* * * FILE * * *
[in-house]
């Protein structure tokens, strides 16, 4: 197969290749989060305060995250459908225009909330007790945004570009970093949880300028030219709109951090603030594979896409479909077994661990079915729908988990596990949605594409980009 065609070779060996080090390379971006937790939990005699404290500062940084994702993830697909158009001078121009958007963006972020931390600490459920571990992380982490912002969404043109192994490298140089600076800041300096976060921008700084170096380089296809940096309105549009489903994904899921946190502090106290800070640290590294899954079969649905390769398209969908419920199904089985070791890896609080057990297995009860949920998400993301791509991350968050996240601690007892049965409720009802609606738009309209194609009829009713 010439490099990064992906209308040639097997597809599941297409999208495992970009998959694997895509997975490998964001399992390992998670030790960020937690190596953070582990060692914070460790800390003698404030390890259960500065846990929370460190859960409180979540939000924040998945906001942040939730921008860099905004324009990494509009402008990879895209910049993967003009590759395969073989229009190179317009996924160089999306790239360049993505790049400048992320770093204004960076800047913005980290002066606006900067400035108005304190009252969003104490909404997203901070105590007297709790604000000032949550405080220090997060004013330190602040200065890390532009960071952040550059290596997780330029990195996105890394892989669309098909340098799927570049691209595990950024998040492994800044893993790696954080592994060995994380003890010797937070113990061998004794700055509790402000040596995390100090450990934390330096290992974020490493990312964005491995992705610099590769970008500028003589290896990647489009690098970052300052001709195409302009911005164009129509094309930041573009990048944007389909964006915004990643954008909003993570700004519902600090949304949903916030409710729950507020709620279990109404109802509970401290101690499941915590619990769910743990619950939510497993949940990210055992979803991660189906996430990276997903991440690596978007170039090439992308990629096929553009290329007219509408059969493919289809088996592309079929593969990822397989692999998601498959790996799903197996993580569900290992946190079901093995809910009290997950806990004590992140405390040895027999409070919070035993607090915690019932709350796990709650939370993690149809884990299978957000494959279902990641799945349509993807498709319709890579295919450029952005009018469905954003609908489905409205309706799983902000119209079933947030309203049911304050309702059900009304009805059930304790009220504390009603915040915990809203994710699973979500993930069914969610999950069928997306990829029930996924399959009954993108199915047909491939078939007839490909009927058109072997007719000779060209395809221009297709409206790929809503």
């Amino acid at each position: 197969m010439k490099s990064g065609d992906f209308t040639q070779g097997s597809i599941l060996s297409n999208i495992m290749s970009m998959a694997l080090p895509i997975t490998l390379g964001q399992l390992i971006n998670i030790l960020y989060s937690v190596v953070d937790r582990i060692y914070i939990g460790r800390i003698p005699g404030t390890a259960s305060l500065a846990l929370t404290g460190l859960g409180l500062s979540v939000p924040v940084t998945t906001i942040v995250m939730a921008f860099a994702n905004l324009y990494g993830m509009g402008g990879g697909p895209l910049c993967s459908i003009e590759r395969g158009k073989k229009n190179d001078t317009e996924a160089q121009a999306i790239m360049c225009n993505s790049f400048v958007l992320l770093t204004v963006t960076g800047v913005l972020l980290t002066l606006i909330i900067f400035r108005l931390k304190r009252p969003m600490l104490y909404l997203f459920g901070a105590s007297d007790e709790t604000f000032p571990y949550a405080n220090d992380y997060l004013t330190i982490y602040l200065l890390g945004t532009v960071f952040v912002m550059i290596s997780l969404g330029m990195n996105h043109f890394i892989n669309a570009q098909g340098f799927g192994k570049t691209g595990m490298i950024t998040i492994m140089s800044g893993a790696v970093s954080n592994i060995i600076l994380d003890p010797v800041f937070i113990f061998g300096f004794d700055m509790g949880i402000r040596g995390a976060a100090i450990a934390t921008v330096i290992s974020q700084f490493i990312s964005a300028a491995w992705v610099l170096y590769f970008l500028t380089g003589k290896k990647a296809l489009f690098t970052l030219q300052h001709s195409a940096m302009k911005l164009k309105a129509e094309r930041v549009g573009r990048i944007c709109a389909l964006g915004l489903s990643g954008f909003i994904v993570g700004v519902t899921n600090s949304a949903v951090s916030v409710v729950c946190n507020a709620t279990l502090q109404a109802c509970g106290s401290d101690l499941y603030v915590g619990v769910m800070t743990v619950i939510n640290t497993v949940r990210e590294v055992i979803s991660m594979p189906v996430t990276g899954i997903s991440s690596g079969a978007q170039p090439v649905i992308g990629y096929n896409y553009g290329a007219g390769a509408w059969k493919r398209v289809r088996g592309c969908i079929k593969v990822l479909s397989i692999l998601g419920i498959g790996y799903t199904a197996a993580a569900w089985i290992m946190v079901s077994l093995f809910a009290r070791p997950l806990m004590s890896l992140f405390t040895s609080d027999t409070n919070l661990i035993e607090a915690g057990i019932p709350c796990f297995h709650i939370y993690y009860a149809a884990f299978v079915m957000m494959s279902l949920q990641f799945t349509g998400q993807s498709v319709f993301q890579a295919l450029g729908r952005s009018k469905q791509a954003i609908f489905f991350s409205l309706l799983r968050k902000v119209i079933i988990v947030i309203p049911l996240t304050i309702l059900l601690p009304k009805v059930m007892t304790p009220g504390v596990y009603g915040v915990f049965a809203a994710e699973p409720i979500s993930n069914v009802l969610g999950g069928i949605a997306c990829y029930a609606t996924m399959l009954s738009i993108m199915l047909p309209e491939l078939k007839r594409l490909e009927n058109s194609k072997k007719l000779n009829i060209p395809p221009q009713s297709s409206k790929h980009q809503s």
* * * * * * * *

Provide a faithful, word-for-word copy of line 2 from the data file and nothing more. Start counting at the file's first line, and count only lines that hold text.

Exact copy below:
């Protein structure tokens, strides 16, 4: 197969290749989060305060995250459908225009909330007790945004570009970093949880300028030219709109951090603030594979896409479909077994661990079915729908988990596990949605594409980009 065609070779060996080090390379971006937790939990005699404290500062940084994702993830697909158009001078121009958007963006972020931390600490459920571990992380982490912002969404043109192994490298140089600076800041300096976060921008700084170096380089296809940096309105549009489903994904899921946190502090106290800070640290590294899954079969649905390769398209969908419920199904089985070791890896609080057990297995009860949920998400993301791509991350968050996240601690007892049965409720009802609606738009309209194609009829009713 010439490099990064992906209308040639097997597809599941297409999208495992970009998959694997895509997975490998964001399992390992998670030790960020937690190596953070582990060692914070460790800390003698404030390890259960500065846990929370460190859960409180979540939000924040998945906001942040939730921008860099905004324009990494509009402008990879895209910049993967003009590759395969073989229009190179317009996924160089999306790239360049993505790049400048992320770093204004960076800047913005980290002066606006900067400035108005304190009252969003104490909404997203901070105590007297709790604000000032949550405080220090997060004013330190602040200065890390532009960071952040550059290596997780330029990195996105890394892989669309098909340098799927570049691209595990950024998040492994800044893993790696954080592994060995994380003890010797937070113990061998004794700055509790402000040596995390100090450990934390330096290992974020490493990312964005491995992705610099590769970008500028003589290896990647489009690098970052300052001709195409302009911005164009129509094309930041573009990048944007389909964006915004990643954008909003993570700004519902600090949304949903916030409710729950507020709620279990109404109802509970401290101690499941915590619990769910743990619950939510497993949940990210055992979803991660189906996430990276997903991440690596978007170039090439992308990629096929553009290329007219509408059969493919289809088996592309079929593969990822397989692999998601498959790996799903197996993580569900290992946190079901093995809910009290997950806990004590992140405390040895027999409070919070035993607090915690019932709350796990709650939370993690149809884990299978957000494959279902990641799945349509993807498709319709890579295919450029952005009018469905954003609908489905409205309706799983902000119209079933947030309203049911304050309702059900009304009805059930304790009220504390009603915040915990809203994710699973979500993930069914969610999950069928997306990829029930996924399959009954993108199915047909491939078939007839490909009927058109072997007719000779060209395809221009297709409206790929809503």